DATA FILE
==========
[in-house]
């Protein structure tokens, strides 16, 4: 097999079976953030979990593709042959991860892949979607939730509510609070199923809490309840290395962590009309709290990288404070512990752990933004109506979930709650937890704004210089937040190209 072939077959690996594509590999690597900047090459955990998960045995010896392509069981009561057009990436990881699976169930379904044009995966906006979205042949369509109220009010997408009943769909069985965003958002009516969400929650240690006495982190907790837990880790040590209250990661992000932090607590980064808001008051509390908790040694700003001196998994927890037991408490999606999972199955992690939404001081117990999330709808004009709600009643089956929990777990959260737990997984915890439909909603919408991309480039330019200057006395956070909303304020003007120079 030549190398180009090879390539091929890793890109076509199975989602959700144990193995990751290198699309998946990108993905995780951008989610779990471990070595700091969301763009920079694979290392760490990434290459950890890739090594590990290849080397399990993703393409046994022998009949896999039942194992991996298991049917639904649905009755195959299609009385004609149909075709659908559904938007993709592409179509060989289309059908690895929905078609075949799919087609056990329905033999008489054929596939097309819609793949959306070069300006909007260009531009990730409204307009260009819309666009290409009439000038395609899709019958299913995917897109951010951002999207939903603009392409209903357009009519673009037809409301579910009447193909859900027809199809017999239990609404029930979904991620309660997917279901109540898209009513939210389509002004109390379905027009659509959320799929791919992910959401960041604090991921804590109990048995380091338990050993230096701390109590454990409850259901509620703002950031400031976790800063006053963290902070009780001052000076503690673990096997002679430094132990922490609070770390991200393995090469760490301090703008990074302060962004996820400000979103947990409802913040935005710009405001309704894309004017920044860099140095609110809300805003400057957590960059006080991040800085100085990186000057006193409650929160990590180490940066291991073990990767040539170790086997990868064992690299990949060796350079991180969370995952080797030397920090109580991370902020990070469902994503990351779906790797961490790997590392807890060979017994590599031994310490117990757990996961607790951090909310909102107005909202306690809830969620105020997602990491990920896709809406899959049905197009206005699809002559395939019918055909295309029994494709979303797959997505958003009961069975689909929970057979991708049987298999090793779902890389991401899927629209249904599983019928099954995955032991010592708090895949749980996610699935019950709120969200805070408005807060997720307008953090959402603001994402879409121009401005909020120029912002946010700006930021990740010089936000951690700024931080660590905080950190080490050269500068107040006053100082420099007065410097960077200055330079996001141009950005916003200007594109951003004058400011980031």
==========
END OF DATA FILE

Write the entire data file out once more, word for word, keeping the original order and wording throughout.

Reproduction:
[in-house]
């Protein structure tokens, strides 16, 4: 097999079976953030979990593709042959991860892949979607939730509510609070199923809490309840290395962590009309709290990288404070512990752990933004109506979930709650937890704004210089937040190209 072939077959690996594509590999690597900047090459955990998960045995010896392509069981009561057009990436990881699976169930379904044009995966906006979205042949369509109220009010997408009943769909069985965003958002009516969400929650240690006495982190907790837990880790040590209250990661992000932090607590980064808001008051509390908790040694700003001196998994927890037991408490999606999972199955992690939404001081117990999330709808004009709600009643089956929990777990959260737990997984915890439909909603919408991309480039330019200057006395956070909303304020003007120079 030549190398180009090879390539091929890793890109076509199975989602959700144990193995990751290198699309998946990108993905995780951008989610779990471990070595700091969301763009920079694979290392760490990434290459950890890739090594590990290849080397399990993703393409046994022998009949896999039942194992991996298991049917639904649905009755195959299609009385004609149909075709659908559904938007993709592409179509060989289309059908690895929905078609075949799919087609056990329905033999008489054929596939097309819609793949959306070069300006909007260009531009990730409204307009260009819309666009290409009439000038395609899709019958299913995917897109951010951002999207939903603009392409209903357009009519673009037809409301579910009447193909859900027809199809017999239990609404029930979904991620309660997917279901109540898209009513939210389509002004109390379905027009659509959320799929791919992910959401960041604090991921804590109990048995380091338990050993230096701390109590454990409850259901509620703002950031400031976790800063006053963290902070009780001052000076503690673990096997002679430094132990922490609070770390991200393995090469760490301090703008990074302060962004996820400000979103947990409802913040935005710009405001309704894309004017920044860099140095609110809300805003400057957590960059006080991040800085100085990186000057006193409650929160990590180490940066291991073990990767040539170790086997990868064992690299990949060796350079991180969370995952080797030397920090109580991370902020990070469902994503990351779906790797961490790997590392807890060979017994590599031994310490117990757990996961607790951090909310909102107005909202306690809830969620105020997602990491990920896709809406899959049905197009206005699809002559395939019918055909295309029994494709979303797959997505958003009961069975689909929970057979991708049987298999090793779902890389991401899927629209249904599983019928099954995955032991010592708090895949749980996610699935019950709120969200805070408005807060997720307008953090959402603001994402879409121009401005909020120029912002946010700006930021990740010089936000951690700024931080660590905080950190080490050269500068107040006053100082420099007065410097960077200055330079996001141009950005916003200007594109951003004058400011980031």